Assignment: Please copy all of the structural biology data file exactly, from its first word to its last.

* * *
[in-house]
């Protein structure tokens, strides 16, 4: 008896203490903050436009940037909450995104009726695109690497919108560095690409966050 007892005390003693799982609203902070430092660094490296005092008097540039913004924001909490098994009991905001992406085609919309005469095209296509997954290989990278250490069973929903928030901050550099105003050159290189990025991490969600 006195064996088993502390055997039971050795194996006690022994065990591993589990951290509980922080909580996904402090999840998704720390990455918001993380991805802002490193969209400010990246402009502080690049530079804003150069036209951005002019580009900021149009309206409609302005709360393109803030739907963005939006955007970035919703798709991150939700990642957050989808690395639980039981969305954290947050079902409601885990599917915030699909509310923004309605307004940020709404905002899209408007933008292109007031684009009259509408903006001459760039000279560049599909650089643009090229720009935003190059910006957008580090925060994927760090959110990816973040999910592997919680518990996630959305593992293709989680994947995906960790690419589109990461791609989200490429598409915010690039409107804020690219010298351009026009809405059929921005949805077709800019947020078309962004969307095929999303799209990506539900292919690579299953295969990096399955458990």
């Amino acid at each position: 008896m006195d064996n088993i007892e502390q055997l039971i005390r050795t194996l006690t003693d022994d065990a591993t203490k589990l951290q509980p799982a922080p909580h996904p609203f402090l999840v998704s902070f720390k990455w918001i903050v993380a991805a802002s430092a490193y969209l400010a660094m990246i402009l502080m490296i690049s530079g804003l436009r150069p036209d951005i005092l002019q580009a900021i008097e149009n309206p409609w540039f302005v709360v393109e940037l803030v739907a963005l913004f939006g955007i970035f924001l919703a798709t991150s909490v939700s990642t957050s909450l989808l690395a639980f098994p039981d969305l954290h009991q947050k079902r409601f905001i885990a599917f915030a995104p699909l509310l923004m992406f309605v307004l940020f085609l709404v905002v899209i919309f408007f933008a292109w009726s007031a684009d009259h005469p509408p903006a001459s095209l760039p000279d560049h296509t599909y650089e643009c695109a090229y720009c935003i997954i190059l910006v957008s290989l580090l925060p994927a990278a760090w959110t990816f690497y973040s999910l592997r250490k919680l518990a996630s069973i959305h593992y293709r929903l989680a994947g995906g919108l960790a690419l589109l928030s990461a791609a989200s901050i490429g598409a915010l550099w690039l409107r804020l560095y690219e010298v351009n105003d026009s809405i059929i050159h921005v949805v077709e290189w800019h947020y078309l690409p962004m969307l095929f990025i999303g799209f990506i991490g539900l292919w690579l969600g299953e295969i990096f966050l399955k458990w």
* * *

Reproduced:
[in-house]
């Protein structure tokens, strides 16, 4: 008896203490903050436009940037909450995104009726695109690497919108560095690409966050 007892005390003693799982609203902070430092660094490296005092008097540039913004924001909490098994009991905001992406085609919309005469095209296509997954290989990278250490069973929903928030901050550099105003050159290189990025991490969600 006195064996088993502390055997039971050795194996006690022994065990591993589990951290509980922080909580996904402090999840998704720390990455918001993380991805802002490193969209400010990246402009502080690049530079804003150069036209951005002019580009900021149009309206409609302005709360393109803030739907963005939006955007970035919703798709991150939700990642957050989808690395639980039981969305954290947050079902409601885990599917915030699909509310923004309605307004940020709404905002899209408007933008292109007031684009009259509408903006001459760039000279560049599909650089643009090229720009935003190059910006957008580090925060994927760090959110990816973040999910592997919680518990996630959305593992293709989680994947995906960790690419589109990461791609989200490429598409915010690039409107804020690219010298351009026009809405059929921005949805077709800019947020078309962004969307095929999303799209990506539900292919690579299953295969990096399955458990």
């Amino acid at each position: 008896m006195d064996n088993i007892e502390q055997l039971i005390r050795t194996l006690t003693d022994d065990a591993t203490k589990l951290q509980p799982a922080p909580h996904p609203f402090l999840v998704s902070f720390k990455w918001i903050v993380a991805a802002s430092a490193y969209l400010a660094m990246i402009l502080m490296i690049s530079g804003l436009r150069p036209d951005i005092l002019q580009a900021i008097e149009n309206p409609w540039f302005v709360v393109e940037l803030v739907a963005l913004f939006g955007i970035f924001l919703a798709t991150s909490v939700s990642t957050s909450l989808l690395a639980f098994p039981d969305l954290h009991q947050k079902r409601f905001i885990a599917f915030a995104p699909l509310l923004m992406f309605v307004l940020f085609l709404v905002v899209i919309f408007f933008a292109w009726s007031a684009d009259h005469p509408p903006a001459s095209l760039p000279d560049h296509t599909y650089e643009c695109a090229y720009c935003i997954i190059l910006v957008s290989l580090l925060p994927a990278a760090w959110t990816f690497y973040s999910l592997r250490k919680l518990a996630s069973i959305h593992y293709r929903l989680a994947g995906g919108l960790a690419l589109l928030s990461a791609a989200s901050i490429g598409a915010l550099w690039l409107r804020l560095y690219e010298v351009n105003d026009s809405i059929i050159h921005v949805v077709e290189w800019h947020y078309l690409p962004m969307l095929f990025i999303g799209f990506i991490g539900l292919w690579l969600g299953e295969i990096f966050l399955k458990w």